Less than one-third of 13-year-olds are daily readers, a 14 percent decline from 20 years earlier. Among 17-year-olds, the percentage of non-readers doubled over a 20-year period, from nineteen percent in 1984 to nine percent in 2004. These frightening facts concerning the reading habits of the youth of America can be shown by the following statistics:
Almost 85 percent of teenagers in the juvenile justice system are functionally illiterate. Seven out of 10 adult prisoners can’t read above a fourth grade level. Dropouts make up 90 percent of Americans on welfare and 75 percent of food stamp recipients.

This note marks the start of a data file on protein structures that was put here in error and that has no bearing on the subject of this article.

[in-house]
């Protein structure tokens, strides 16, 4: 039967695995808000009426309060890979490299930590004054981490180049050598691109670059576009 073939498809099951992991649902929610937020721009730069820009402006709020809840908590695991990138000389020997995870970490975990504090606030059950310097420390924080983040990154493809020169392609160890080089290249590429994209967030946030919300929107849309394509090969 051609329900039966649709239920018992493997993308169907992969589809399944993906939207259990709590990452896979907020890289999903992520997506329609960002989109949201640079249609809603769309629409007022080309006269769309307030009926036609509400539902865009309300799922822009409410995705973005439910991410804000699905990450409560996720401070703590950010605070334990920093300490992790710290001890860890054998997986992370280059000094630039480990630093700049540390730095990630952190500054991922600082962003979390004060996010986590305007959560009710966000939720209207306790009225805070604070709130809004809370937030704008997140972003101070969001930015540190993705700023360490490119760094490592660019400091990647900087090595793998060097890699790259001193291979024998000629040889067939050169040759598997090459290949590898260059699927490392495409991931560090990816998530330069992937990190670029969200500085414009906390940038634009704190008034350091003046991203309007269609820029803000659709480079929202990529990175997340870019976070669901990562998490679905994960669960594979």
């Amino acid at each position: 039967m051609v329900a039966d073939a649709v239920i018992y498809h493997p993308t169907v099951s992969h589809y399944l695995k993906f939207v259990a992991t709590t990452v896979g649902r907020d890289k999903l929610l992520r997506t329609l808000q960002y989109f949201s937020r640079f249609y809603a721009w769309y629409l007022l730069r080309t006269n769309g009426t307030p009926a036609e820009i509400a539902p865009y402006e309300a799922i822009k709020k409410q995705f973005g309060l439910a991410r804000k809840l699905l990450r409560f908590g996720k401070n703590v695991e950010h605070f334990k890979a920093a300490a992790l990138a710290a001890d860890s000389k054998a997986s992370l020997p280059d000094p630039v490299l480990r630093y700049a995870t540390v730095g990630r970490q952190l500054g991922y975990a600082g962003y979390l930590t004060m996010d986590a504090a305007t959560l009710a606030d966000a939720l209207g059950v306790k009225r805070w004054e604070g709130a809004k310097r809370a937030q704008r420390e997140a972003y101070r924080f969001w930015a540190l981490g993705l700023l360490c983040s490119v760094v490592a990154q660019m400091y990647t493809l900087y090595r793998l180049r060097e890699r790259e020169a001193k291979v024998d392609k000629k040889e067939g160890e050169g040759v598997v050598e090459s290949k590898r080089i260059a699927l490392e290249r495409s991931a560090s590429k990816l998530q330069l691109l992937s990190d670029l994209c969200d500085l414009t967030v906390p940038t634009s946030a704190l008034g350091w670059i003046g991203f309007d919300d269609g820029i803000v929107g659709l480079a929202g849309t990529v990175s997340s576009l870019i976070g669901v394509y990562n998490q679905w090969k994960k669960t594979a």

After I retired, I was fortunate enough to teach within the Indianapolis, Indiana high schools as well as middle schools. What I found was that these young individuals that I taught and spoke with on a daily basis were just as bright as those who at a time where reading was much more prevalent were not lacking in intellectual capabilities yet they were not interested in picking up a book and reading other than what they had to read put forth by academia. It is my belief that this lack of reading has caused our nation to become a more polarized nation easily swayed by those who they believe to be well-versed and informed such as their parents, religious leaders, politicians, talking heads and many more respected individuals. This is not to say that all who are mentioned here are always wrong with the information passed on to these very easily led youth who do respect those speaking with them. My point here is that these young individuals by reading would be much abler to form their own opinions causing them as adults to make better decisions and I believe live happier and more productive lives.